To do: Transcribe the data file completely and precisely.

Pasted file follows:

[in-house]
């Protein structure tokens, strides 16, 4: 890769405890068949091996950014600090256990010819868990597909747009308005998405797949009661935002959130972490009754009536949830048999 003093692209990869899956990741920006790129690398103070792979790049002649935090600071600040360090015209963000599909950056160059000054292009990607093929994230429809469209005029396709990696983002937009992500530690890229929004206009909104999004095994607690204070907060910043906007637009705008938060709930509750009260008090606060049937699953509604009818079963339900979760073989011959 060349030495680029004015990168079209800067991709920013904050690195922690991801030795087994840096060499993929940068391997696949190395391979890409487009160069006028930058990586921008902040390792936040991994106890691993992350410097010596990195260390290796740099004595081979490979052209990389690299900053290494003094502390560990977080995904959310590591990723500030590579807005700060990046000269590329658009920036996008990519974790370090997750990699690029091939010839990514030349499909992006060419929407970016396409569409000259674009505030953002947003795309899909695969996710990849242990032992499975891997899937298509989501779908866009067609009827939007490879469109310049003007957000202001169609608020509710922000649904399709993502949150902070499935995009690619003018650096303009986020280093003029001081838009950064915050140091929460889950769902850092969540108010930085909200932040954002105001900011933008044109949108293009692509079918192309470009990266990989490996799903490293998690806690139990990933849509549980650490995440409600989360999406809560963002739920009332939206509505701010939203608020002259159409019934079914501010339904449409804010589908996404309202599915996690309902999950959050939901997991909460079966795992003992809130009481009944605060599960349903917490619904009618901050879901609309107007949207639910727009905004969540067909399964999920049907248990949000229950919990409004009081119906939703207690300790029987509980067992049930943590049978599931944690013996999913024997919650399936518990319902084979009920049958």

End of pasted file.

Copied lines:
[in-house]
């Protein structure tokens, strides 16, 4: 890769405890068949091996950014600090256990010819868990597909747009308005998405797949009661935002959130972490009754009536949830048999 003093692209990869899956990741920006790129690398103070792979790049002649935090600071600040360090015209963000599909950056160059000054292009990607093929994230429809469209005029396709990696983002937009992500530690890229929004206009909104999004095994607690204070907060910043906007637009705008938060709930509750009260008090606060049937699953509604009818079963339900979760073989011959 060349030495680029004015990168079209800067991709920013904050690195922690991801030795087994840096060499993929940068391997696949190395391979890409487009160069006028930058990586921008902040390792936040991994106890691993992350410097010596990195260390290796740099004595081979490979052209990389690299900053290494003094502390560990977080995904959310590591990723500030590579807005700060990046000269590329658009920036996008990519974790370090997750990699690029091939010839990514030349499909992006060419929407970016396409569409000259674009505030953002947003795309899909695969996710990849242990032992499975891997899937298509989501779908866009067609009827939007490879469109310049003007957000202001169609608020509710922000649904399709993502949150902070499935995009690619003018650096303009986020280093003029001081838009950064915050140091929460889950769902850092969540108010930085909200932040954002105001900011933008044109949108293009692509079918192309470009990266990989490996799903490293998690806690139990990933849509549980650490995440409600989360999406809560963002739920009332939206509505701010939203608020002259159409019934079914501010339904449409804010589908996404309202599915996690309902999950959050939901997991909460079966795992003992809130009481009944605060599960349903917490619904009618901050879901609309107007949207639910727009905004969540067909399964999920049907248990949000229950919990409004009081119906939703207690300790029987509980067992049930943590049978599931944690013996999913024997919650399936518990319902084979009920049958």